VOLUNTEER APPLICATION: Once the application is received, we will schedule a time to meet with you and discuss how you’d like to serve with our program. Here is the link to the volunteer application: https://www.texomacc.org/volunteer-internships/2136-2/

BACKGROUND CHECK: At the time of our initial meeting, you will sign some routine paperwork. We also need a copy of your drivers license or state ID.

MILITARY CULTLURAL COMPETENCY TRAINING: You will be required to attend one of our MCC training sessions in person. This usually is a 2.5 hour class that gives you a basic introduction and overview to the program and challenges that veterans face.

SPECIALTY TRAINING: Depending on what team you will be on for MVPN, you may be required to undergo specialized training for the position. Examples are food handler’s license training, TDCJ training, Veterans Court Mentor training, etc.

VOLUNTEER ORIENTATION: Volunteer orientation is in-person. Please check our calendar to see upcoming orientation dates.

AS+K SUICIDE PREVENTION TRAINING: This is a 2.5 hour class that equips you with the knowledge needed to identify when someone is having suicidal ideology and what actions to take. This is a required class for all Peer Volunteers.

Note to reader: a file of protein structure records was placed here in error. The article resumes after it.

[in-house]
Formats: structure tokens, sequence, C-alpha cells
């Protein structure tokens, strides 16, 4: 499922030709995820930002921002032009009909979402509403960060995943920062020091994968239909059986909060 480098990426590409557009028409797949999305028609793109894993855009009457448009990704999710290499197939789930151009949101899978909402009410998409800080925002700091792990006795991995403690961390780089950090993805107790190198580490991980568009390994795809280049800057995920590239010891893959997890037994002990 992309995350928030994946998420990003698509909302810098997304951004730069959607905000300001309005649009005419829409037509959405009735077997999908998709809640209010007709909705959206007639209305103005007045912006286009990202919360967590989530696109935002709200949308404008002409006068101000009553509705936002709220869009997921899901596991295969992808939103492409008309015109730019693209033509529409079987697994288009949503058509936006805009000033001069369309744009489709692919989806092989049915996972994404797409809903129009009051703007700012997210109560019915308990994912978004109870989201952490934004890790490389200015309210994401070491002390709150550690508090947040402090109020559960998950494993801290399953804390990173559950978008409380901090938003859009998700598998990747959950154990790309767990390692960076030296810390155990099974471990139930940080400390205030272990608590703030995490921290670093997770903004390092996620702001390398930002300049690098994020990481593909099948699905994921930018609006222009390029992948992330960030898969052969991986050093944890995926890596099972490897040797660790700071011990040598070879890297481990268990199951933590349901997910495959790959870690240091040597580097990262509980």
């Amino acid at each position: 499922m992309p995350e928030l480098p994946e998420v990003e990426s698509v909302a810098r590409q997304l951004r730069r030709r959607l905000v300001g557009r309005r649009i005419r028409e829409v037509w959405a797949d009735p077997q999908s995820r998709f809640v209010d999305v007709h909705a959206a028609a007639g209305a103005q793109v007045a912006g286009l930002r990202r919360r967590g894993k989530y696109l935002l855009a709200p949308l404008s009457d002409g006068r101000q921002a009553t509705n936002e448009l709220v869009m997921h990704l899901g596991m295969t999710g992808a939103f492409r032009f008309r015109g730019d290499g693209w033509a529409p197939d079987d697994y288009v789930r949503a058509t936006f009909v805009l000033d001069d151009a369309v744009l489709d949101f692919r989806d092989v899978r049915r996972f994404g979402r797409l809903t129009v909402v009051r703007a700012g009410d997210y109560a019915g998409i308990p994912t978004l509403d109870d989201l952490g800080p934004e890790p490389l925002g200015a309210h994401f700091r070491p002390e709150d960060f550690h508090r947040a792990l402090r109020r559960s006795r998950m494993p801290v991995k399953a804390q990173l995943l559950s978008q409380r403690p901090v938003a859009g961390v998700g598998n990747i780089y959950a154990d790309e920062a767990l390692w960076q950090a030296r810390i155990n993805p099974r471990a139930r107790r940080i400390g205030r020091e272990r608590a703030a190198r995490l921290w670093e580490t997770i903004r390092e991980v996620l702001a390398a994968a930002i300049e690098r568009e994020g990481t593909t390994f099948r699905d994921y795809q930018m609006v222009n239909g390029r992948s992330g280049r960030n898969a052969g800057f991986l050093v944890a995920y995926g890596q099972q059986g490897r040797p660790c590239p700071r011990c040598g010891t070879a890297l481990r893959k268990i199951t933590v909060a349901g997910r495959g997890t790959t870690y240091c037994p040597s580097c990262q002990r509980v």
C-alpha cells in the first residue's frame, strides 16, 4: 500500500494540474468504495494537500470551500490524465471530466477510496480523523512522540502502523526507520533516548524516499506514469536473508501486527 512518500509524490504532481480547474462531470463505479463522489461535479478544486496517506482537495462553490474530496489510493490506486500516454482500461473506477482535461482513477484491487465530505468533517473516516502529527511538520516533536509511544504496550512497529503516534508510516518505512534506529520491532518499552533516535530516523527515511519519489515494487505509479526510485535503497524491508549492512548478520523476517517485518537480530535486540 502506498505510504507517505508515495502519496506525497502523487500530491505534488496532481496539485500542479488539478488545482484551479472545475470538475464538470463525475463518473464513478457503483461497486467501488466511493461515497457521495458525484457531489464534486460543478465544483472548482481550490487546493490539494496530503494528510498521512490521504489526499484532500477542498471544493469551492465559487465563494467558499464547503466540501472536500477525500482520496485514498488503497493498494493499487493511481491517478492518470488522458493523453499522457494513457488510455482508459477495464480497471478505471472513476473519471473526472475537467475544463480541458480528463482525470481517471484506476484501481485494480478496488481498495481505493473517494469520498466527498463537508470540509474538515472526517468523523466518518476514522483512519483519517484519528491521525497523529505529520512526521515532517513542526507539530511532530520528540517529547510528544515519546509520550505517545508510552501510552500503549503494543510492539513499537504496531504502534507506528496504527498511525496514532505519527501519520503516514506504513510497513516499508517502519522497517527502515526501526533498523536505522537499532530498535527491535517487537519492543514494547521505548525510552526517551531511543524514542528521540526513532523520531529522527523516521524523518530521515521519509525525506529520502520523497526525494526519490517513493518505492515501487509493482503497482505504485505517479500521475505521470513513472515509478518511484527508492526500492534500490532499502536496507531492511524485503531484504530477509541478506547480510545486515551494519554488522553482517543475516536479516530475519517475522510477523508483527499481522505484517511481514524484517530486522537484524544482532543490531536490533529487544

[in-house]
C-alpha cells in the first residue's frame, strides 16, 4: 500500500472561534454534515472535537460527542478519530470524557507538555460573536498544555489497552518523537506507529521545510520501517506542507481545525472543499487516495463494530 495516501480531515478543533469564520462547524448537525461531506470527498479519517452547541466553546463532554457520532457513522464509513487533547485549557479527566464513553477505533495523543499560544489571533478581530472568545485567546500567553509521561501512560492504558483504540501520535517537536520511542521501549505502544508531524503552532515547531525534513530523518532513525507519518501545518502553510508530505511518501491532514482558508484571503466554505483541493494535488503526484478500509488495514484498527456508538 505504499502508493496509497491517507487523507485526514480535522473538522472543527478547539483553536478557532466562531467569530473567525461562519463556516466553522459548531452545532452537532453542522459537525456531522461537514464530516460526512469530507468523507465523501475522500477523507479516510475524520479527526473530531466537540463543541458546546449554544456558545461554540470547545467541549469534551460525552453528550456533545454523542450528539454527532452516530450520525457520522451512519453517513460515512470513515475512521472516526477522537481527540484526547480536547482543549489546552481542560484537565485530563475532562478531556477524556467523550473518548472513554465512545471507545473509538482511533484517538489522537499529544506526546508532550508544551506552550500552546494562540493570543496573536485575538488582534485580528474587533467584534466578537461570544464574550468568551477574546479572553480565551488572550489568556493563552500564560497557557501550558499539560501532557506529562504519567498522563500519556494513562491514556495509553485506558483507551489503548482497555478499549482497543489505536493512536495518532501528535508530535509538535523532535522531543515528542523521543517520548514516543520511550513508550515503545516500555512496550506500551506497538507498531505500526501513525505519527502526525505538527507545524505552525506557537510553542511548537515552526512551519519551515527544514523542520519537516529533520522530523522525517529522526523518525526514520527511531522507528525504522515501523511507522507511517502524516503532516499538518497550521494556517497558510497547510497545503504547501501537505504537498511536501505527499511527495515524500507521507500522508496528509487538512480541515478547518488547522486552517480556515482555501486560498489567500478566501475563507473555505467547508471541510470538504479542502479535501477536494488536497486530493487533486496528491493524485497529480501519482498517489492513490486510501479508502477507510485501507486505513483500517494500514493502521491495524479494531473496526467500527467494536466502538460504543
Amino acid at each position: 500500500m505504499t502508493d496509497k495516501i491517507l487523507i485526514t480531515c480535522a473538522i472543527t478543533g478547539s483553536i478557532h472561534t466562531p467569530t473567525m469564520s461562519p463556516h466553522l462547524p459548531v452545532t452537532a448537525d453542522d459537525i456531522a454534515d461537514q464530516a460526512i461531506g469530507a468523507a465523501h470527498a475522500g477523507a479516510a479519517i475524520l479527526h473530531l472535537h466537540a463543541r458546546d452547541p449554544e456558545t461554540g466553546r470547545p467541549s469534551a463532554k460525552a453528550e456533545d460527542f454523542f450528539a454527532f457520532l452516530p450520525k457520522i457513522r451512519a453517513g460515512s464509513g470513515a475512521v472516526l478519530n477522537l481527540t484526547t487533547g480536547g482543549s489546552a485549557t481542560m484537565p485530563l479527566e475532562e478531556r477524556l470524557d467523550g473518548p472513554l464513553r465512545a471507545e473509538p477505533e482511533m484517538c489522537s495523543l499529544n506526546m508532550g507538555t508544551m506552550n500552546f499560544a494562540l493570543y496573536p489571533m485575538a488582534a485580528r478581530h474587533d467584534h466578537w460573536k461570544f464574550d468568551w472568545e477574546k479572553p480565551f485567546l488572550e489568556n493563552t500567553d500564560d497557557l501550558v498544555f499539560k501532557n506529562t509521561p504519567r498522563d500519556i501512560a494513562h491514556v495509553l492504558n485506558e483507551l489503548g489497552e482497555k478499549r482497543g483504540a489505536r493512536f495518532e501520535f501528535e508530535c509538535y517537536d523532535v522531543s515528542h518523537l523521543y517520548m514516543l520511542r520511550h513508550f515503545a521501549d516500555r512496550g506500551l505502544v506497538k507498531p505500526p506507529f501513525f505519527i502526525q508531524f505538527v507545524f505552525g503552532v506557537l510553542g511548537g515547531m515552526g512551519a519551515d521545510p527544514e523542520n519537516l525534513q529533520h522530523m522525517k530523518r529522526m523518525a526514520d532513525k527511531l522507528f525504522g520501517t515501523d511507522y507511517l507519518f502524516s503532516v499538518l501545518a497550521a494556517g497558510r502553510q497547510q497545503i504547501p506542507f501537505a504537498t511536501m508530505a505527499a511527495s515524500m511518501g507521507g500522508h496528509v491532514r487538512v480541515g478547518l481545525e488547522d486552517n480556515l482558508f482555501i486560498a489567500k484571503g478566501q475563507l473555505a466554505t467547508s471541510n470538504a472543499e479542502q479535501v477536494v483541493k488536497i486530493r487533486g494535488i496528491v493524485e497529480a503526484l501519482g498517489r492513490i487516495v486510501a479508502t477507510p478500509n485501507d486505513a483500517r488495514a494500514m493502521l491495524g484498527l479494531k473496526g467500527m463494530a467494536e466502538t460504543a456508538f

MENTAL HEALTH FIRST AID (MHFA) & CALM (COUNSELING ON LETHAL MEANS): MHFA and CALM trainings help further prepare you to help Veterans in crisis. These are required for Team Coordinators, but no for all Peer Volunteers.

PEER VOLUNTEER MEETINGS: These meetings occur the 3rd Tuesday of each month from 1:15 pm – 2:30 pm at Walker House. We learn about resources, upcoming needs, and we also have brief training on topics that need to be addressed.

COMMITMENT: Most of our Peer Volunteers spend between 40 – 125 hours per month volunteering for us. They do not get paid or reimbursed for gas. -And almost half of our most active volunteers don’t even live in Grayson County. Several of them don’t even live in Texoma or Texas!!! Plus, they work really hard for us on holidays and some weekends. Some of our Peer Volunteers have jobs that allow them the flexibility to volunteer as part of their job. Some Peer Volunteers are retired. Some of our Peer Volunteers take PTO from their job to volunteer with us, while others volunteer in their off hours.